Raw materials were ripped from the colonized lands and sent to the mother countries, which in turn helped fuel their Industrial Revolution.  These minerals were mined with forced labor of the native peoples, and later by African slaves also forced into labor.  Colonialism interrupted the historical development of the nations colonized, creating economies that were under the power of the colonizers.  In addition to mineral extraction, the colonizer controlled agriculture.  The colonized nations grew crops for the colonizer nations, usually single cash crops for export, and those nations had to import food from the colonizers for their own people.  Although the resources were on colonized lands, the people there had no say in how they would be used.

“The discovery of gold and silver in America, the extirpation, enslavement and entombment in mines of the aboriginal population, the beginning of the conquest and looting of the East Indies, the turning of Africa into a warren for the commercial hunting of black-skins, signalized the rosy dawn of the era of capitalist production. These idyllic proceedings are the chief momenta of primitive accumulation.”

-Marx, “Chapter Thirty-One: Genesis of the Industrial Capitalist.”  Capital, Volume One.

There was also changes in the question of land and ownership.  Marx once described this process known as primitive accumulation, where feudal labor was transformed into capitalist labor.  This was the beginning of capitalism, where capital wealth was firstly acquired through plunder of land, resources, and then labor.  In contrast to other economists of the time Marx put forth that the beginnings of capitalism were a violent process in its transformation from feudalism, specifically regarding the upper classes elimination of “the commons,” or communal land used by the peasants.  Masses of people were displaced from their lands to become landless proletariat who were dispossessed and forced to work for the emerging bourgeoisie in their factories.  Marx was mainly looking at Western Europe at the time, but there was a similar creation of landless laborers in the colonized lands, as primitive accumulation occurred in many cycles.  Once the land was taken away the native economies were disrupted.  They lost their land and could only support themselves by becoming laborers for the colonists.  Colonialism and capitalism were interlinked.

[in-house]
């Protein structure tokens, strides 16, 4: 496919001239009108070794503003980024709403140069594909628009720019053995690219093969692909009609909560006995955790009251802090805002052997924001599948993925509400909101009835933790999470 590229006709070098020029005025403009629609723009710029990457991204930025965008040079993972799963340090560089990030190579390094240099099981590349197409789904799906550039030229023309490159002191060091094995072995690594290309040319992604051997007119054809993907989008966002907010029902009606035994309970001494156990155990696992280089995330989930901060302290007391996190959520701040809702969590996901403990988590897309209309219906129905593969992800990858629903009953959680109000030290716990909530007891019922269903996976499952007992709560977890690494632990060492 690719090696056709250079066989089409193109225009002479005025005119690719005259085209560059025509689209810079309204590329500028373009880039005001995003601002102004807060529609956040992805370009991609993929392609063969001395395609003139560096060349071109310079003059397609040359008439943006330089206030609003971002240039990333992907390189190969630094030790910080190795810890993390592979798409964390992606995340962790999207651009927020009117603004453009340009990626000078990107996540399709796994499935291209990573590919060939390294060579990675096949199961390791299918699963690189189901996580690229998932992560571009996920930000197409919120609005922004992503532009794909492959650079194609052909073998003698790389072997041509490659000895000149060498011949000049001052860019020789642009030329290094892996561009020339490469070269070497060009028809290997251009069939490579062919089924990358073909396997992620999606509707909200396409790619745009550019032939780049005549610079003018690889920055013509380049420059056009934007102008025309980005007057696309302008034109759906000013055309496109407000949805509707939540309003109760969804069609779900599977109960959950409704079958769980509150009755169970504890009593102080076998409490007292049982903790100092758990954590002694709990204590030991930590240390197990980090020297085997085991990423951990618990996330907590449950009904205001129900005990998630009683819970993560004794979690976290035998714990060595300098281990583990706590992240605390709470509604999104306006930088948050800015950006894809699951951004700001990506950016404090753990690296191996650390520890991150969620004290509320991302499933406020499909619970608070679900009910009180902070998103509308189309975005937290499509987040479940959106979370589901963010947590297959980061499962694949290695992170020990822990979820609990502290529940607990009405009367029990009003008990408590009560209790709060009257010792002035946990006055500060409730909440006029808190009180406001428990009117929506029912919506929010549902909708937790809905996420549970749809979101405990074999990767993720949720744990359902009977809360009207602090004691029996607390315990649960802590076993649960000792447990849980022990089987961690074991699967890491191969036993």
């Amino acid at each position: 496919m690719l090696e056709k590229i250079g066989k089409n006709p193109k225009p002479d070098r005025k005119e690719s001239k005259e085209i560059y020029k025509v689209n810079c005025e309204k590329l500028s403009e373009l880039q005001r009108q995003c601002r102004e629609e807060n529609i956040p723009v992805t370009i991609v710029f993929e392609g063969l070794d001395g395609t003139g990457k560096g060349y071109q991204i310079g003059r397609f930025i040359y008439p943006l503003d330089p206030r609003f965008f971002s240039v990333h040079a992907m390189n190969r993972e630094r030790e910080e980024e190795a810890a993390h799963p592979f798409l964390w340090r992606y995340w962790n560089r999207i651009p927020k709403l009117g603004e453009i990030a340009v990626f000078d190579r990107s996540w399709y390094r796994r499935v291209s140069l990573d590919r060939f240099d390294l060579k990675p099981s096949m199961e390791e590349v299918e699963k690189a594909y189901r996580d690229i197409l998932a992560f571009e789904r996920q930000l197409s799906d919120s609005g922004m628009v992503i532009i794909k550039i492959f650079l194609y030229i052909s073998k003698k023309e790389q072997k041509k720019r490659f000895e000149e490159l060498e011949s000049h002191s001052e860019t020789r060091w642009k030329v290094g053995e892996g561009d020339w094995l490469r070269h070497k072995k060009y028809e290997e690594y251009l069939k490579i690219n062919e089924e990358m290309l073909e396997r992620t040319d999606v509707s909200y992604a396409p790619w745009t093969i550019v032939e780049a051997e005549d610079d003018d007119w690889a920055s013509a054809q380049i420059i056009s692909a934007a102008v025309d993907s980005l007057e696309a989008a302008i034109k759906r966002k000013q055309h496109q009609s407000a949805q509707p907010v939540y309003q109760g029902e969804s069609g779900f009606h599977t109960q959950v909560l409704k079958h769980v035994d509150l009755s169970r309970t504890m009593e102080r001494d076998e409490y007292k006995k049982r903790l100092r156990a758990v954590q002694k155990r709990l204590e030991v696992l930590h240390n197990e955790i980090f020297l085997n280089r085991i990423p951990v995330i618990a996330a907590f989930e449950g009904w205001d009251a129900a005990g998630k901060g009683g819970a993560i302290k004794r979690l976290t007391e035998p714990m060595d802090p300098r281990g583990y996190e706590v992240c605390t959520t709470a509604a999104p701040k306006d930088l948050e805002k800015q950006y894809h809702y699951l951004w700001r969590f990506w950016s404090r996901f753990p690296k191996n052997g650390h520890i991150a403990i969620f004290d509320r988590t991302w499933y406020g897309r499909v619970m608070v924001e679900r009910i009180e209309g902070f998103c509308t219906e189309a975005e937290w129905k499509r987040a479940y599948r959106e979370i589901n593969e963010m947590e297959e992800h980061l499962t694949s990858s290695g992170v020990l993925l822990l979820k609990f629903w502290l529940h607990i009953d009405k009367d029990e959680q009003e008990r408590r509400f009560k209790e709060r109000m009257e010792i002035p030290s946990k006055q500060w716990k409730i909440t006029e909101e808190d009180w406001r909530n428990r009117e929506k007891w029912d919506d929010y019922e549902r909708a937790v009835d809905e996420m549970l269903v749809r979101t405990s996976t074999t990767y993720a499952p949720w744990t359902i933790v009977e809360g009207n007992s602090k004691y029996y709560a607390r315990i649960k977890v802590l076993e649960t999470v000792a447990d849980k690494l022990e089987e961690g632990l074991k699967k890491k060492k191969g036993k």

The colonizers created their own systems of authority and laws to serve their own interests in the colonies.  An example of this is in Kenya, where, at the end of British colonialism, 1 percent of whites owned 50 percent of the land in the country.  Under imperial law the indigenous Kenyans were properties of the British Empire, having no rights the British were bound to respect.  The native peoples were not even recognized as human beings.  In the labor system named Kipenda, every male had to have a labor record, ensuring that the labor value created went to the British Empire.  As slavery in its basic definition is forced labor, this was just another form of it.  In Latin America miners were under La Mita law, which forced them to work in the mines for long periods of time, even living in them.  Indigenous peoples were also under the encomienda system, where laborers on a piece of land belonged to the owner of that land.  Also, since colonialism destroyed independent native economies all over the world, the native peoples had no choice but to work for the exploiter countries as cheap labor.

The effects of colonialism had long-ranging effects on the oppressed and exploited peoples, especially in the social and cultural realms.  Along with other thefts the colonialists conducted, another was the theft of culture.  Amilcar Cabral once stated, “It is also understood why imperialist domination, like all other foreign domination for its own security, requires cultural oppression and the attempt at direct or indirect liquidation of the essential elements of the culture of the dominated people.” (Cabral, National Liberation and Culture)  In Latin America, the conquests were furthered with forced conversion to Christianity.  The ideology promoted by the conquerors pushed indigenous culture and life as inferior and primitive, and were thus suppressed in many ways.  The conquerors pushed a form of brainwashing.  With cultural oppression also comes resistance in the cultural realm.  One example the film shows is indigenous people in Bolivia relearning traditional songs, which gives the people more pride in themselves to struggle against the oppression of the colonizer, especially the mental colonization inflicted.


The era of direct colonization ended after World War II, but economic strangulation maldeveloped the former colonial powers.  A new type of exploitation happened, neo-colonialism, where there was nominal independence for the former colonies, however, their economies were indirectly influenced by the bigger imperialist powers.